The patient was admitted to the intensive care unit (ICU). Initial management included intravenous fluid, and hydroxychloroquine 400 mg once daily. Empiric ceftriaxone 2 gm once daily and doxycycline 100 mg twice daily were used for possible superimposed bacterial pneumonia in the setting of SARS-CoV-2 infection for a total of 7 days. He received one dose of vancomycin 2000 mg which was discontinued following negative methicillin-resistant Staphylococcus aureus screen. Although initially hypertensive, he became hypotensive causing hemodynamic compromise despite IV fluid administration requiring inotropic support. Inotropic support was provided with norepinephrine. He required continuous renal replacement therapy due to acute kidney injury and close hemodynamic monitoring. Hydroxychloroquine was discontinued after 5 days as a result of QTc prolongation. Additionally, a single dose of IL-6 inhibitor tocilizumab was administered. Blood, urine and sputum cultures resulted negative. Two days later, he was noted to have AF with rapid ventricular response with a heart rate of 116 beats/min with conversion pauses up to 5 seconds while on IV diltiazem drip. He was anticoagulated with heparin due to a CHADSVASc of 1. Esmolol drip was transiently started but discontinued due to hypotension. The patient's course was remarkable for tenuous hemodynamics with labile tachy-bradycardia syndrome despite gradual uptitration of metoprolol tartrate to 50 mg twice daily and low dose digoxin c IV daily in the setting of recovered renal function. He developed a 23 second complete AV block that resulted in hemodynamic instability requiring brief advanced cardiac life support protocols (Figure 3). Initially, this was thought to be secondary to a mucous plug triggering a Bezhold-Jarisch reflex while on both digoxin 0.25 once daily and metoprolol 50 mg twice daily, which were discontinued, and he underwent bronchoscopy with removal of moderate thick secretions from central airways. Despite discontinuing rate-controlling agents, 10 days later, he experienced several additional episodes of complete AV block lasting up to 15 seconds. Electrocardiogram obtained after both pauses revealed AF with normal QTc. His overall clinical course had markedly improved, yet he continued to have significant tachy-bradycardia episodes. In the absence of underlying reversible etiology, a dual lead permanent pacemaker was placed. Following pacemaker placement his clinical condition improved and he was discharged to an acute rehabilitation facility.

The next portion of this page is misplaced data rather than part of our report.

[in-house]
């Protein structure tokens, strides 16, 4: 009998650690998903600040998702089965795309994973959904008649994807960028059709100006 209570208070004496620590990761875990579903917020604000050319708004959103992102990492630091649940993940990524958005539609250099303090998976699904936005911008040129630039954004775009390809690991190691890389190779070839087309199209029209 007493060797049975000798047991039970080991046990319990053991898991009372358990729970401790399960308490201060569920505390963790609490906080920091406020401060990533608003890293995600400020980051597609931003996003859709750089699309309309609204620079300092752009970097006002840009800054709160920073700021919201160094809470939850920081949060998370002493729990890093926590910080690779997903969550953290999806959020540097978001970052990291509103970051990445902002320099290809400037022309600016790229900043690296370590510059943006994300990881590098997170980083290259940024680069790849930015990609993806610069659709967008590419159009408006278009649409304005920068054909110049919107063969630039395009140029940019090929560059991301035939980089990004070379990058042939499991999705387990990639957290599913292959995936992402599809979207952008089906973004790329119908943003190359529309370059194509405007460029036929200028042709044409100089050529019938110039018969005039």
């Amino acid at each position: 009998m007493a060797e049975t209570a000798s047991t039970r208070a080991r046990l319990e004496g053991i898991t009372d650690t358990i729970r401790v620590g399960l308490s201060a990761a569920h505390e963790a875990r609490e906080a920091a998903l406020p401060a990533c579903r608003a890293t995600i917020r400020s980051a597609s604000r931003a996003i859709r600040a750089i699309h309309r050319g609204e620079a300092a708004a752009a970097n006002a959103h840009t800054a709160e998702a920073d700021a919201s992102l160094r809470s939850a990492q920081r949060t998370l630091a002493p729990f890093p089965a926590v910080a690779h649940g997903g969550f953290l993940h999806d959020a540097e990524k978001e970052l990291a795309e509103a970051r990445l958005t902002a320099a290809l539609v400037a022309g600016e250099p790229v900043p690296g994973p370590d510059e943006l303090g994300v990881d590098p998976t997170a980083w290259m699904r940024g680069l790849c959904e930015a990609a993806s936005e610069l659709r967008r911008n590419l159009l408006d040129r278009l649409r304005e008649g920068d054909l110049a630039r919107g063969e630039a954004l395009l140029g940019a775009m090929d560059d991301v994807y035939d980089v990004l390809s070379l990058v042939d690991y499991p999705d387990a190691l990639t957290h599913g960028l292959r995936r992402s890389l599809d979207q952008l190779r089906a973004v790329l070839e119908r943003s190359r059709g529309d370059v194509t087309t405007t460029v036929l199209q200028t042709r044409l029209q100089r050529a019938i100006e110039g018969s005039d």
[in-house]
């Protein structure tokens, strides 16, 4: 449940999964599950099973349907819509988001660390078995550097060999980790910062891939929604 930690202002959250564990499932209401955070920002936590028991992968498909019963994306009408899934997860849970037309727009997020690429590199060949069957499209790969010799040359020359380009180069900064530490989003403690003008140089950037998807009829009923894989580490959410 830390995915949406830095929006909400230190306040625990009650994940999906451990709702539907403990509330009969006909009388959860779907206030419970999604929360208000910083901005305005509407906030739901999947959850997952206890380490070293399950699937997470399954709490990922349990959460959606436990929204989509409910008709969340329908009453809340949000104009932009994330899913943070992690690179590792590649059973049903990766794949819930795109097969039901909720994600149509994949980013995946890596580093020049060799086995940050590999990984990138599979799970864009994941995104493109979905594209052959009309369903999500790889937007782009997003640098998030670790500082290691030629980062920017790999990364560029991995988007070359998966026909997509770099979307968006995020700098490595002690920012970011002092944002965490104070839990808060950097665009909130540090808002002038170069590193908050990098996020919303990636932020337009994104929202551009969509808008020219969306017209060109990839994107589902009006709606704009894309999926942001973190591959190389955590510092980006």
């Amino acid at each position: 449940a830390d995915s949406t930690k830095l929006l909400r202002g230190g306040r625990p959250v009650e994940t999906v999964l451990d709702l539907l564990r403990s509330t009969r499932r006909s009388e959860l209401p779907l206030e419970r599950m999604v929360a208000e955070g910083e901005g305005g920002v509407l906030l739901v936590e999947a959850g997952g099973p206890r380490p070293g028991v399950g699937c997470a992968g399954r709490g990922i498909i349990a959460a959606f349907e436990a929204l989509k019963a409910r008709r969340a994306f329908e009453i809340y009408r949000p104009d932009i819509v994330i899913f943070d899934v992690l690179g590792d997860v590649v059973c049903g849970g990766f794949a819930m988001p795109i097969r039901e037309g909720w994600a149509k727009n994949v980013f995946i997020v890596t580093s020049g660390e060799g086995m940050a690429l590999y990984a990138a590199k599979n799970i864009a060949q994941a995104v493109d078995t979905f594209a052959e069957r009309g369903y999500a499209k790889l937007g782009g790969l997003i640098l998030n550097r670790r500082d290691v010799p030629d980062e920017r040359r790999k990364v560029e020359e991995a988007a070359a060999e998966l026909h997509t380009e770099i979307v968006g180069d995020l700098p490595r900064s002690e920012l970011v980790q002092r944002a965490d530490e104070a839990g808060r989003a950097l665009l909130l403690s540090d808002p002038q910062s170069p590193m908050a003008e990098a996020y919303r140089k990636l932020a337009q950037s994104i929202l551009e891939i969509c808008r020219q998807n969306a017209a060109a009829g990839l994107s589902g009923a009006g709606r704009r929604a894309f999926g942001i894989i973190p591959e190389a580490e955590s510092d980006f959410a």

Figure 3: Telemetry: Telemetry demonstrating asystolic pause. View Figure 3